Thank you to all who joined us for our virtual fall fundraiser, Spread Hope which was streamed in 12 countries around the world! We had an outstanding line up of speakers, including Dr. Alexander Khoruts, Dr. James Adams, Dr. Rosa Krajmalnik-Brown, Dr. Byron Vaughn & Dr. Shernan Holtan. These experts shared highlights of their research on restoring gut microbes in patients with Ulcerative Colitis, Autism, Graft Versus Host Disease, and more. If you weren’t able to tune in, you can still watch the event at: www.achievingcures.com/2020spreadhope and hear more about the below clinical trials.
Autism Clinical Trial | Arizona State University: In their research, Dr. James Adams & Dr. Rosa Krajmalnik-Brown discovered that children with Autism are missing hundreds of beneficial species of microbes, which produce chemicals that communicate with our brain. In their clinical trial, patients received Intestinal Microbiota Transplant capsules to restore their gut communities. After 2 years of monitoring, 60% of patients had a reduction in gastrointestinal symptoms and 50% had a reduction in Autism symptoms. A new phase of the clinical trial is beginning, to further investigate and continue progressing a treatment for Autism.
Graft Versus Host Disease | University of Minnesota: Dr. Shernan Holtan is researching the impact of microbiota support during cancer recovery. Investigators are targeting using microbiota therapeutics to support the body and its tolerance of chemotherapy in addition to preventing Graft Versus Host disease. The traditional treatment for GVHD is immune suppression, which also creates a hosting ground for increased risk of cancer relapse. Dr. Holtan and her team hope by reducing the need for immune suppression, patients will have better outcomes both with reduced rates of GVHD and cancer relapse.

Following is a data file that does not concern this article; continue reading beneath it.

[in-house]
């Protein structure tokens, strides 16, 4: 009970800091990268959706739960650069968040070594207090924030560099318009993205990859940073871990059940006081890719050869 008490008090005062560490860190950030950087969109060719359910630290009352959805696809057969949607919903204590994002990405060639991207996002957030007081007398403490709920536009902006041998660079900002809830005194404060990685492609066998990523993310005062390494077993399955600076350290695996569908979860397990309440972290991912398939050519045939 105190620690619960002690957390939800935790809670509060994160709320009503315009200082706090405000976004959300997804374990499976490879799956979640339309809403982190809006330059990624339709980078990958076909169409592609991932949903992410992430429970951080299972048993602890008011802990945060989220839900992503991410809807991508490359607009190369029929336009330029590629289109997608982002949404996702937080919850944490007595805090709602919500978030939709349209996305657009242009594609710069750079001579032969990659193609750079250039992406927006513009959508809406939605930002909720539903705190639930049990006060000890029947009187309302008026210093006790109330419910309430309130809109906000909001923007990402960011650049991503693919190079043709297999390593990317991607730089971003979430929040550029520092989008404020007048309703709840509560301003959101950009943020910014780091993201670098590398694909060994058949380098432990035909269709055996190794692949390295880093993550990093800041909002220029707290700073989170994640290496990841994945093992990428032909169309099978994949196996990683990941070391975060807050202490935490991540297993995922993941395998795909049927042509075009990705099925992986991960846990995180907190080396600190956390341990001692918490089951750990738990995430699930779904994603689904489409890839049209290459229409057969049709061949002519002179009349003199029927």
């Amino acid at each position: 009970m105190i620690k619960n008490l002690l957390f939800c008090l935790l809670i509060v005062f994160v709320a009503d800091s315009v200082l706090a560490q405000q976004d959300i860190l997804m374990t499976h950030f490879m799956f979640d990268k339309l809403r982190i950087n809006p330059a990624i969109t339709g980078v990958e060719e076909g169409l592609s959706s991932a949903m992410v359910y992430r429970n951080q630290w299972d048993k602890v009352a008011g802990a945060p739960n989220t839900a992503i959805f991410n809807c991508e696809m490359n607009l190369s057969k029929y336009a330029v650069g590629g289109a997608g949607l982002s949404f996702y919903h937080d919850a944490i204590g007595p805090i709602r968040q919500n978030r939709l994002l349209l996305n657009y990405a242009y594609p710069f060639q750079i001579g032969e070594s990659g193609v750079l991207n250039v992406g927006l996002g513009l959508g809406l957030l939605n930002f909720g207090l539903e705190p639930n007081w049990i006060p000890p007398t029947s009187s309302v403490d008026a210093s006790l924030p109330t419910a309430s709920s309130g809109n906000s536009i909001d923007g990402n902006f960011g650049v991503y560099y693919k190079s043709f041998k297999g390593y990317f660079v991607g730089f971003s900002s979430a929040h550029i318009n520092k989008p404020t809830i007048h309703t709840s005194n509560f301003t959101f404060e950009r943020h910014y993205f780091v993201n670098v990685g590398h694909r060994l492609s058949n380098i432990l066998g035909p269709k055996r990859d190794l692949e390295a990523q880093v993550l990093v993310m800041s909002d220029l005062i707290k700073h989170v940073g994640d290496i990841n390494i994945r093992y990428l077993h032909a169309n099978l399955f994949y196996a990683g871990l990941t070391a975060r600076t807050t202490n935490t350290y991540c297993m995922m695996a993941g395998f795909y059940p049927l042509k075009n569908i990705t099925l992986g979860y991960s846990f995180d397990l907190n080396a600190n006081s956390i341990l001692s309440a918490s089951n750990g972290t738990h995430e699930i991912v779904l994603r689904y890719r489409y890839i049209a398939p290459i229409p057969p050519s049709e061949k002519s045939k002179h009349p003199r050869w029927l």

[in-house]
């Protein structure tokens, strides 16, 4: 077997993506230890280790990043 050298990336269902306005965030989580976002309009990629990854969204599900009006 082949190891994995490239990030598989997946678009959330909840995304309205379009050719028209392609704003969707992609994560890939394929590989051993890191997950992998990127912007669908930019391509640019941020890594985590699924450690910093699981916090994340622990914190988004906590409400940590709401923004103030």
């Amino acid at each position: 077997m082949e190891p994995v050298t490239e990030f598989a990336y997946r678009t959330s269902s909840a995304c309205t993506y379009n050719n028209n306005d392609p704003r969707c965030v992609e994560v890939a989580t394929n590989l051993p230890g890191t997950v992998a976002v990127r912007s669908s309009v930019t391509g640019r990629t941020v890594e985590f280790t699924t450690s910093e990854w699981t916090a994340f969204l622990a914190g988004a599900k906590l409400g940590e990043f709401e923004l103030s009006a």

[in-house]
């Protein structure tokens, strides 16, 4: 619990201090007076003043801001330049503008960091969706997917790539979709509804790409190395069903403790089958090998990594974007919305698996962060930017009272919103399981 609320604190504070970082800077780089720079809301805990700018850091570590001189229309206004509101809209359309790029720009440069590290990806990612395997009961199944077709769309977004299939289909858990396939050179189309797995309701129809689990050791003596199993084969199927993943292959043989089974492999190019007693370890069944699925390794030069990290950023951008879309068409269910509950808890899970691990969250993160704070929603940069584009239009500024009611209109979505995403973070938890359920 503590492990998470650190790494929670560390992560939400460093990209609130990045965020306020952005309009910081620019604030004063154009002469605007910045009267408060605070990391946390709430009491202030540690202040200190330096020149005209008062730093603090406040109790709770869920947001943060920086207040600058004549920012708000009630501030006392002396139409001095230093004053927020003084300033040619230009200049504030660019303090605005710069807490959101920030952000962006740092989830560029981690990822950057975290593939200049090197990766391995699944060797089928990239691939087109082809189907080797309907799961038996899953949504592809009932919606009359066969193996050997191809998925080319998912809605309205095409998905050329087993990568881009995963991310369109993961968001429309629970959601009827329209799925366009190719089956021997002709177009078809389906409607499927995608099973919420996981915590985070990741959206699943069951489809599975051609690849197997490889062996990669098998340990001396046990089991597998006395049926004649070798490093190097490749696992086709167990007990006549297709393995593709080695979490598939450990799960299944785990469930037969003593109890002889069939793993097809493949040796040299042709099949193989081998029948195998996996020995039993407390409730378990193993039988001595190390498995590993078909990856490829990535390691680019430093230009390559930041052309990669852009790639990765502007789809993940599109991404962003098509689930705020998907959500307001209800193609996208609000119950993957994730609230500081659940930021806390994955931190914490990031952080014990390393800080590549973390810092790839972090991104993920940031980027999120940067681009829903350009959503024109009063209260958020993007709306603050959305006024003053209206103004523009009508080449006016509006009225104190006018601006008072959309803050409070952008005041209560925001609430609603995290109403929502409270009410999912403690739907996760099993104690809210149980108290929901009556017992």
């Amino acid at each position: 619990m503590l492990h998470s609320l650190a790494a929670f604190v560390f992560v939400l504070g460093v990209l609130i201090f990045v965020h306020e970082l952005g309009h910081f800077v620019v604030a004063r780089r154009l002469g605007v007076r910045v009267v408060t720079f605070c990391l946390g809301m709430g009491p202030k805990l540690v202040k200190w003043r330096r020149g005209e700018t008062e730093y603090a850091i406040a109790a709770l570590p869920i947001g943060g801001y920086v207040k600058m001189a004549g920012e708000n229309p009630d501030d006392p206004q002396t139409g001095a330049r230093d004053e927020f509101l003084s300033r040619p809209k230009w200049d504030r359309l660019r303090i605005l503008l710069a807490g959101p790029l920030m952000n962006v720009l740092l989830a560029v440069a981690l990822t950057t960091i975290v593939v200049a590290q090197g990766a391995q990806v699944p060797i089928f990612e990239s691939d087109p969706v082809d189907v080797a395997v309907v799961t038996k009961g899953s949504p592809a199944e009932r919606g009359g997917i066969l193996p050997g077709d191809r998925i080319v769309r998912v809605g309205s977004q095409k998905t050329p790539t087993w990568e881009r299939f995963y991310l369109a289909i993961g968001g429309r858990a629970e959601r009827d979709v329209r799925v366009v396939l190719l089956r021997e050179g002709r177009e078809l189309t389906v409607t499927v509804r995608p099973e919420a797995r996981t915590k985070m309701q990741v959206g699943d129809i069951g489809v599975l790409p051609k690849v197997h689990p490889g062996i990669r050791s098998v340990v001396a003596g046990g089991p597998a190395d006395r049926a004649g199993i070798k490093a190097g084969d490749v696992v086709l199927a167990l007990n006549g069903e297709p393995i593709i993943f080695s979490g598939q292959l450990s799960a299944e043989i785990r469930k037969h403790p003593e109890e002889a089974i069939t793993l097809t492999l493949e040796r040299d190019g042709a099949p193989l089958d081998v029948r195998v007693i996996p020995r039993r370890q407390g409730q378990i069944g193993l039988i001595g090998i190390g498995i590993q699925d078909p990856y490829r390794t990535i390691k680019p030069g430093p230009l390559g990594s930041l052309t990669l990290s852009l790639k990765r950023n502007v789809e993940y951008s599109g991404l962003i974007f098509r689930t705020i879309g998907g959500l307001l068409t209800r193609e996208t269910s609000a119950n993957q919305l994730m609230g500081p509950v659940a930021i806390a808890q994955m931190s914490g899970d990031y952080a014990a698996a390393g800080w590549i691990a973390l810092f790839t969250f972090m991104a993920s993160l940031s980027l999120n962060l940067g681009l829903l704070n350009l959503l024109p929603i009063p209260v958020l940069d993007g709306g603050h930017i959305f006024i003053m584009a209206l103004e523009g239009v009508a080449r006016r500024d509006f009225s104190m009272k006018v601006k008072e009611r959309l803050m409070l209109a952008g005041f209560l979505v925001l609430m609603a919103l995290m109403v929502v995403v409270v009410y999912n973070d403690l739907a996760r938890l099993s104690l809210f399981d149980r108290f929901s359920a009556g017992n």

Ulcerative Colitis | University of Minnesota: Dr. Byron Vaughn is studying the impact of regulating the microbiota in patients with Ulcerative Colitis. UC is a condition where the immune system attacks the colon and the residing gut bacteria resulting in inflammation and life debilitating symptoms. Currently, the only way to manage UC is through immune suppression, treating the inflammation, but not the root cause. Researchers hope by targeting patients’ microbiota and changing the underlying cause of the illness, the body can heal without immune suppression.
Through your generosity, and our anonymous donor, all Spread Hope donations were doubled, with a total impact of $84,425 to advance research and find cures! While 2020 has thrown some major curve balls, Achieving Cures Together is relentless in our efforts to treat patients, drive research and ultimately find cures.
Thank you to our 2020 ACT Virtual Race Team! This dedicated group ran in the heat, rain and snow from August through October and exceeded our goal of 1,000 miles by collectively running or walking 1,100 miles… which amounts to 42 marathons! The race team had the option to enter into weekly challenges to earn entries for a $25 Amazon gift card. A big congratulations to our Race Challenge winner, Becky Hopf!